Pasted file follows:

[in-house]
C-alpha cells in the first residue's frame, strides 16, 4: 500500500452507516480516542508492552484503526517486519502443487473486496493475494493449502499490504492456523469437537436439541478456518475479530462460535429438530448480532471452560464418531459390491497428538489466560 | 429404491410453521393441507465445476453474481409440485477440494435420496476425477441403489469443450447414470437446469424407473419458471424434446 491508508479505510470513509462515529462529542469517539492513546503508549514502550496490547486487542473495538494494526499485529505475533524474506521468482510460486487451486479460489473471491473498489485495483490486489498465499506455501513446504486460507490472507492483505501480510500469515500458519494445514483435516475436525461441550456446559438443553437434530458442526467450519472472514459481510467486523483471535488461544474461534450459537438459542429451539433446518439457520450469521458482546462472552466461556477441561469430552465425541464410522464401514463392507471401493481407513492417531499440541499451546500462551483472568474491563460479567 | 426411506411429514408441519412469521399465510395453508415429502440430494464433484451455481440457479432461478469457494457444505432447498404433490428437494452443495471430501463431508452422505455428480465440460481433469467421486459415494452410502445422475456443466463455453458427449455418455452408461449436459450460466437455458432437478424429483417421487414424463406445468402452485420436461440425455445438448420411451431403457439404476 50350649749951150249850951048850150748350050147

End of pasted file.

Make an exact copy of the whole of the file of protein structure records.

[in-house]
C-alpha cells in the first residue's frame, strides 16, 4: 500500500452507516480516542508492552484503526517486519502443487473486496493475494493449502499490504492456523469437537436439541478456518475479530462460535429438530448480532471452560464418531459390491497428538489466560 | 429404491410453521393441507465445476453474481409440485477440494435420496476425477441403489469443450447414470437446469424407473419458471424434446 491508508479505510470513509462515529462529542469517539492513546503508549514502550496490547486487542473495538494494526499485529505475533524474506521468482510460486487451486479460489473471491473498489485495483490486489498465499506455501513446504486460507490472507492483505501480510500469515500458519494445514483435516475436525461441550456446559438443553437434530458442526467450519472472514459481510467486523483471535488461544474461534450459537438459542429451539433446518439457520450469521458482546462472552466461556477441561469430552465425541464410522464401514463392507471401493481407513492417531499440541499451546500462551483472568474491563460479567 | 426411506411429514408441519412469521399465510395453508415429502440430494464433484451455481440457479432461478469457494457444505432447498404433490428437494452443495471430501463431508452422505455428480465440460481433469467421486459415494452410502445422475456443466463455453458427449455418455452408461449436459450460466437455458432437478424429483417421487414424463406445468402452485420436461440425455445438448420411451431403457439404476 50350649749951150249850951048850150748350050147